On Saturday (June 9) we played Live 105’s BFD festival in San Francisco. It was an incredible break from the reality of this current tour, playing in front a few thousand people in our hometown with some amazing bands. I’ll talk more about that in my next post, but for now I’ll fill you in on what’s happened since Las Vegas, where I last left off…
I’m walking as fast as I can down the furthest reaches of the Vegas strip. Hands from homeless men and dealers reach out at me, sand sprays in my eyes from a passing double-decker bus. The people I am walking amongst are neither glamorous or nicely dressed nor rich or beautiful. My phone is buzzing in my pocket, Will is calling to ask how far I am.
Out of breath, I walk into the ground floor of the parking garage at the Wynn to find the Junior Varsity’s van overflowing with the five of them and their crew as well as Joey and Will. I get in as the van starts to move and lay across the floor between the seats, feeling drunk in my sober state from merely being in the midst of these guys, taking in the pleasantly raucous atmosphere of mischief. They’ve been out for hours already.
In a little while, we pile out of the van and into some overly hipster bars near the old Vegas strip, far away from our $40 room at Circus Circus. Thunderbirds Are Now! are already there, each of them quite deep into the night, so much so that a couple of them hand me their untouched drinks — they’ve been drinking for free, and need to take it easy for a while.
Before long, I’ve caught up. I find myself uncharacteristically on the dance floor, in strange and soft and drunken arms, saying and hearing those ridiculous things that people say to one another before they make out. All around me in the bar are wasted members of the tour, adding a bit of life to this little barroom full of insecurity, taking themselves far from seriously amongst the fashionably serious and the seriously fashionable. Outside the bar, it seems a little questionable. We shoo away a beaten looking passerby as he stops and unfolds a napkin containing a crack rock. The bouncers laugh at me when I ask how long it would take to walk back to our hotel.
I wake up feeling like I should hate myself after a night like that, but it’s not so bad. I drive the five hours to Bakersfield for our next show while the rest of the guys nap. I know from having played all around California for years that we shouldn’t be playing there, it’s going to be a bust. Later that night (June 10), driving away once we’d fled the scene, we decided it was quite possibly the worst show we’d ever been a part of.
We arrive in a feverish heat, the sun may be closer to Bakersfield than other parts, the ozone may be a little thinner. The venue is a strange compound beside a prison, in a city full of prisons and convicts and ex-convicts, at the dead end of a dead street. A few hundred feet from the stage, locked up felons are hearing our concert through barred windows. We set up for the show as usual. A local band opens and by the time we’re ready to go on, only one person has paid to get in. We play for him and a few of the other guys on the tour. Between sets, the sighs are long and heads are low, but we try to make each other feel like this is somehow worthwhile. The JV lays down some cardboard and attempts some ridiculous maneuvering that resembles break-dancing while Thunderbirds tear it up.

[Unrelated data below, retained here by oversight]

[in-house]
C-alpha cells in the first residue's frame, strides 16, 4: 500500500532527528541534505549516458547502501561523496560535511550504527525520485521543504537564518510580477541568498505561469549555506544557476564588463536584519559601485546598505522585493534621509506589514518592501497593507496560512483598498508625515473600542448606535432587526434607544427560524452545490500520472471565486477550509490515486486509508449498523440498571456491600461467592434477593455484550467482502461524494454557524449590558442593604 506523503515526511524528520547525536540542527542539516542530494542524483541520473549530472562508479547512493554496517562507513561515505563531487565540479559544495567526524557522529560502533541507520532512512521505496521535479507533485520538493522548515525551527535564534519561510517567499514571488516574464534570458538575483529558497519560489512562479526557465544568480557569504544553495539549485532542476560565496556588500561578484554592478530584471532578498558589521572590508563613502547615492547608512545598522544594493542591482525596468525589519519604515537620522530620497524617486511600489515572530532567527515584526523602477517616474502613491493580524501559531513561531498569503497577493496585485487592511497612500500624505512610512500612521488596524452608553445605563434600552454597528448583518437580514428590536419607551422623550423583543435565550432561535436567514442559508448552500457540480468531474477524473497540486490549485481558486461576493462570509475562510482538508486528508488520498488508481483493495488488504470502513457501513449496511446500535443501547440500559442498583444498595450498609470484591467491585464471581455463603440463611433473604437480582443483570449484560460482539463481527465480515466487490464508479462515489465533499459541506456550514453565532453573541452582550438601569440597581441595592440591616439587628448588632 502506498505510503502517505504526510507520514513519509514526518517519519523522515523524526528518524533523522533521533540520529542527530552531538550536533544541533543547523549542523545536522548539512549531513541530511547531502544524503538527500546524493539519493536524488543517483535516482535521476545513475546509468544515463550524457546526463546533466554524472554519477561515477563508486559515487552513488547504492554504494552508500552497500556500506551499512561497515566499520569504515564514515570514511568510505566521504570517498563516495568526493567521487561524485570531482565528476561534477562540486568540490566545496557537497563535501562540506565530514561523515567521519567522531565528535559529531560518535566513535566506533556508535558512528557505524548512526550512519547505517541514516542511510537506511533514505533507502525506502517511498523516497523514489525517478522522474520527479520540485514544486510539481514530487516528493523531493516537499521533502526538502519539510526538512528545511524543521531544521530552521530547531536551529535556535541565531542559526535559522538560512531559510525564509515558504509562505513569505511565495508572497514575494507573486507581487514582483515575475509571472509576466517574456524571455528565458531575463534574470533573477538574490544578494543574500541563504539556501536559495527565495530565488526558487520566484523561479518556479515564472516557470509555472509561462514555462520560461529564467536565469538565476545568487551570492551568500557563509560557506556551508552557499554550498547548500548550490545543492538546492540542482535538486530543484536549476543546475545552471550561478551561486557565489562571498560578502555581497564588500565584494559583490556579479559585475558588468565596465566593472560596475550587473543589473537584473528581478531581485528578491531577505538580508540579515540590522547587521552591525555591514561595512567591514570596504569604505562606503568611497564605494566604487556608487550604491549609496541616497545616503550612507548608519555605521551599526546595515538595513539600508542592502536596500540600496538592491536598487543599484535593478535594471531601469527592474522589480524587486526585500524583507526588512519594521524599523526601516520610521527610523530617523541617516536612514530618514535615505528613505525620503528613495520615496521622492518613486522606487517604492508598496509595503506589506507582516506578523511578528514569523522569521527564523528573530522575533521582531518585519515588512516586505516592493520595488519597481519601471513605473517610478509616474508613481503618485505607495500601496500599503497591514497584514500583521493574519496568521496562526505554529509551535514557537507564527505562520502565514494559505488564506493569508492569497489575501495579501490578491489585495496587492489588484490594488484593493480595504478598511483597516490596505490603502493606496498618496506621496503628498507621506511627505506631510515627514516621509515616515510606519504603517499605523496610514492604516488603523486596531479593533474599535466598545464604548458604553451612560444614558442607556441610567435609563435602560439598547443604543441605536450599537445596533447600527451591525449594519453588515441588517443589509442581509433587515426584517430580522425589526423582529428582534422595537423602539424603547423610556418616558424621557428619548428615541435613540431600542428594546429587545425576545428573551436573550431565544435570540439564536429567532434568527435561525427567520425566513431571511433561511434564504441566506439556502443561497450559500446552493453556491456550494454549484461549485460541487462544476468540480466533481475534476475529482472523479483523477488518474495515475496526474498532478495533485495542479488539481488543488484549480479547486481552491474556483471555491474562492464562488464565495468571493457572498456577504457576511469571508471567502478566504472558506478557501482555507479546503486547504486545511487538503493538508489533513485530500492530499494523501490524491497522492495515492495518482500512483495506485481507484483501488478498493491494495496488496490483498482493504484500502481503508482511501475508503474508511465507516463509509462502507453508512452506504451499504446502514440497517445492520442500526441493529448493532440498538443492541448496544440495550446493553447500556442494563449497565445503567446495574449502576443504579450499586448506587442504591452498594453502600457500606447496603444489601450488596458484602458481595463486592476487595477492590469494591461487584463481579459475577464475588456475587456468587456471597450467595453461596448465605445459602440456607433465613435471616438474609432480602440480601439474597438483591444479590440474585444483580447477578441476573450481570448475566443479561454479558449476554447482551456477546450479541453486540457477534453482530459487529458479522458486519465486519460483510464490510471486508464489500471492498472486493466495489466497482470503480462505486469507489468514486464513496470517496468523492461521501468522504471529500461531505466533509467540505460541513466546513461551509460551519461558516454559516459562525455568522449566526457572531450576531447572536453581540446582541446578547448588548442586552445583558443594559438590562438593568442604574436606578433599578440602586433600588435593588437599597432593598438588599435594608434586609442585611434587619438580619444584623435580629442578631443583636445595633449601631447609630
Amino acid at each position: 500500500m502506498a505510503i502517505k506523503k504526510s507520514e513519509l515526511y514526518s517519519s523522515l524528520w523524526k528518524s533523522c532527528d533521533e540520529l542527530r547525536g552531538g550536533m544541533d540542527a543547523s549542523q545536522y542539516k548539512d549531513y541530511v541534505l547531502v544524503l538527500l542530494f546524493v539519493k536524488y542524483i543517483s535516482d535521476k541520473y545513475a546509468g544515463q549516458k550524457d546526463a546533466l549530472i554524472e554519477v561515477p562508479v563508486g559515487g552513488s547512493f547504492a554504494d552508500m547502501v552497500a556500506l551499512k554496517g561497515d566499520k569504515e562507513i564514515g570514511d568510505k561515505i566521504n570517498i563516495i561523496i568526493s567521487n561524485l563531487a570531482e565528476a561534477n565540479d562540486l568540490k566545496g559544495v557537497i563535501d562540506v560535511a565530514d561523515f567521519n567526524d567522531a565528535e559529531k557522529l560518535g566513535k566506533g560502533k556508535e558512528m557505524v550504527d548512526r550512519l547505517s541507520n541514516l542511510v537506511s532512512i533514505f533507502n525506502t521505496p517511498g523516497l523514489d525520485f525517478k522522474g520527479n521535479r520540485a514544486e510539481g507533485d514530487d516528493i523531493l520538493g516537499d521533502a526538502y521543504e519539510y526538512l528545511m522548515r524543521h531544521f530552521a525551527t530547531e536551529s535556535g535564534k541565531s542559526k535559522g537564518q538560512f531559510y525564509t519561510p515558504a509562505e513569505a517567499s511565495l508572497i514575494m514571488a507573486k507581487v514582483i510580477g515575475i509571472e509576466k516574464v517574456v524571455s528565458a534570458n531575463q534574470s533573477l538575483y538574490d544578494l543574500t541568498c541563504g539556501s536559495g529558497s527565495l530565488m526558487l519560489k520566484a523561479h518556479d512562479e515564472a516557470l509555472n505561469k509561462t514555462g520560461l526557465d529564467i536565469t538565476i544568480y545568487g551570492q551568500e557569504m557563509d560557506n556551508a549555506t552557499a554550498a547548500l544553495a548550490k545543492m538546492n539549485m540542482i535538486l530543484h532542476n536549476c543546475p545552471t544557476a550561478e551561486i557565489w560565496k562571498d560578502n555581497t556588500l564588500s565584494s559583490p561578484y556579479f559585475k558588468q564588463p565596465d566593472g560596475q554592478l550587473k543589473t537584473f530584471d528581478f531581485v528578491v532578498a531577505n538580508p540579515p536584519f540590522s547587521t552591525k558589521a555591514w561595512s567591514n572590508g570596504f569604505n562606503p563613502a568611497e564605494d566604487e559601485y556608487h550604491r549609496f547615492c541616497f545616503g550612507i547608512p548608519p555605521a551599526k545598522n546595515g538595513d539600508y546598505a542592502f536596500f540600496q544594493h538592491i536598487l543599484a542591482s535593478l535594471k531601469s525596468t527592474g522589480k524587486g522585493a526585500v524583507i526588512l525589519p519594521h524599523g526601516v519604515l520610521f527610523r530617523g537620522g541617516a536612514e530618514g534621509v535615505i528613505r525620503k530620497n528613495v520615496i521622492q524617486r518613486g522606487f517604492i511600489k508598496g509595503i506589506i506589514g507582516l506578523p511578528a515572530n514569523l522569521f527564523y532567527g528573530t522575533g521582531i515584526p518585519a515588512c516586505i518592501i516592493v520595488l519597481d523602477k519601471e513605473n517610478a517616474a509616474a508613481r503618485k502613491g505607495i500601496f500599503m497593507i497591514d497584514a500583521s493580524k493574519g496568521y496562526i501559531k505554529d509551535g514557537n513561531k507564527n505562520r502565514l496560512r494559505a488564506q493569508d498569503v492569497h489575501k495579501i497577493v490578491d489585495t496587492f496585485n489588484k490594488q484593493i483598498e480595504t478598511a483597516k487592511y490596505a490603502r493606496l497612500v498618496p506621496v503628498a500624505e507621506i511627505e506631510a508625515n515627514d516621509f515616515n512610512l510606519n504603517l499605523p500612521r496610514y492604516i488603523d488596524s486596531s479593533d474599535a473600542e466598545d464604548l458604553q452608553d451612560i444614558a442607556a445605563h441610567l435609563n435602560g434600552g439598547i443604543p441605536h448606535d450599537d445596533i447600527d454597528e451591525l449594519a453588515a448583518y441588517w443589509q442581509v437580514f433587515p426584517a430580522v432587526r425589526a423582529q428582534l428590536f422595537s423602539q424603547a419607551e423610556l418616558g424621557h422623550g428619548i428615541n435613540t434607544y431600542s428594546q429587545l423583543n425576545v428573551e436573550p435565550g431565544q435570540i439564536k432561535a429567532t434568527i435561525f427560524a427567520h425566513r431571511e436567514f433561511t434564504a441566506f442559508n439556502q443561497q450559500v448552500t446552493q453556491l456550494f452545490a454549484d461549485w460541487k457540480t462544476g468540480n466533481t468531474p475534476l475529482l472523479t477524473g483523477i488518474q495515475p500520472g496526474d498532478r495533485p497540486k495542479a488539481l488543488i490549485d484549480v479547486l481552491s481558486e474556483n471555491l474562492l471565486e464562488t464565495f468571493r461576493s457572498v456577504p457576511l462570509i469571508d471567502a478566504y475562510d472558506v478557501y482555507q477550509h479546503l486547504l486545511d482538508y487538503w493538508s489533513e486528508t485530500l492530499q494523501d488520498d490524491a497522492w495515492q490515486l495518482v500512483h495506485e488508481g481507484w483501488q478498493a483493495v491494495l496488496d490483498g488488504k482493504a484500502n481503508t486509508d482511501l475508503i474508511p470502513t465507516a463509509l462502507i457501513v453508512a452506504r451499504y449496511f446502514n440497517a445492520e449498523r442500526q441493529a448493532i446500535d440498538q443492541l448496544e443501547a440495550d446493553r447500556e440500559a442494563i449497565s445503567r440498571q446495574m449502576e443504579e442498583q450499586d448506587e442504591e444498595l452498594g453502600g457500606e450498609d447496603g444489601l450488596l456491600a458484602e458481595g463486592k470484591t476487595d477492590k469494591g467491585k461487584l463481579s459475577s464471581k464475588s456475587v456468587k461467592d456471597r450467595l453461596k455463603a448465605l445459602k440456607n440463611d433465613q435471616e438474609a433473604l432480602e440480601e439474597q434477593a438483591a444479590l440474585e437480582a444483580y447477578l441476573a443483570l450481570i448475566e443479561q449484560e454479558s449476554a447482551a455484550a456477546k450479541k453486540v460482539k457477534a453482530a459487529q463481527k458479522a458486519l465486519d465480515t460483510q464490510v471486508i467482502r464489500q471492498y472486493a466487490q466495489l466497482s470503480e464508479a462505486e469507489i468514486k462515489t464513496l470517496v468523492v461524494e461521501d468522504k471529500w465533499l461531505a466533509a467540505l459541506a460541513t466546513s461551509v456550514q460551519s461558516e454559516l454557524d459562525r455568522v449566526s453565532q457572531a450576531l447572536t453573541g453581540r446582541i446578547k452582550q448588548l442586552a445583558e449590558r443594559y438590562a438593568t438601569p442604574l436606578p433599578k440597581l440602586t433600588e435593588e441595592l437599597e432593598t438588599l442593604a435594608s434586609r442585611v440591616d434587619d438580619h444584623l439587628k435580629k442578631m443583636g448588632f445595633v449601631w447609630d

After the show, we all put our heads together in hopes that we can come up with an idea to save some money on a hotel room. The JV send out a MySpace bulletin and find a house to stay at, while Thunderbirds join us in taking up an offer from the people running the venue to crash there, in a dirt lot beneath the prison wall, to party with them and some other locals. The night has been odd enough so far that this seems like a reasonable solution to the issue of shelter.
A few of our folks get in the car and drive off on a liquor run as we park the vans neatly in the lot, beside a rabid or otherwise infected dog and a trashy trailer boasting an American flag. I nestle myself on a staircase under a dirty light and softly begin playing my guitar, working on songs.
A few minutes pass by and I look out towards the concrete and barbed wire prison wall to see Bryce’s silhouette moving towards me. He informs me that everyone has just been completely sketched out by the locals, one of which is bragging about incarceration and robberies, showing off scars from places he’d been shot. Another is gone, we’re told, off at a hotel a few blocks away with a hooker. I put my guitar gently back in its case and follow my band’s silhouettes out to the vans where our boys are just getting back with beer and snacks. We quietly start our engines and drive out the gate of the lot as I slide the chain link fence shut.
We regroup at a gas station a few blocks away and discuss where we’ll spend the night as flashing cop cars roll by and despondent and dirty junkies wander past. One woman fiercely scolds us “queers” for coming through her town. The decision to hit the road and split a cheap hotel a few miles north of the city really isn’t hard to come by.
Once checked in, moral came up a couple notches around some 12 packs and a poker game. I went to bed early, and despite finding a dead cockroach in my bed as I turned the sheet, I slept better than I had all tour.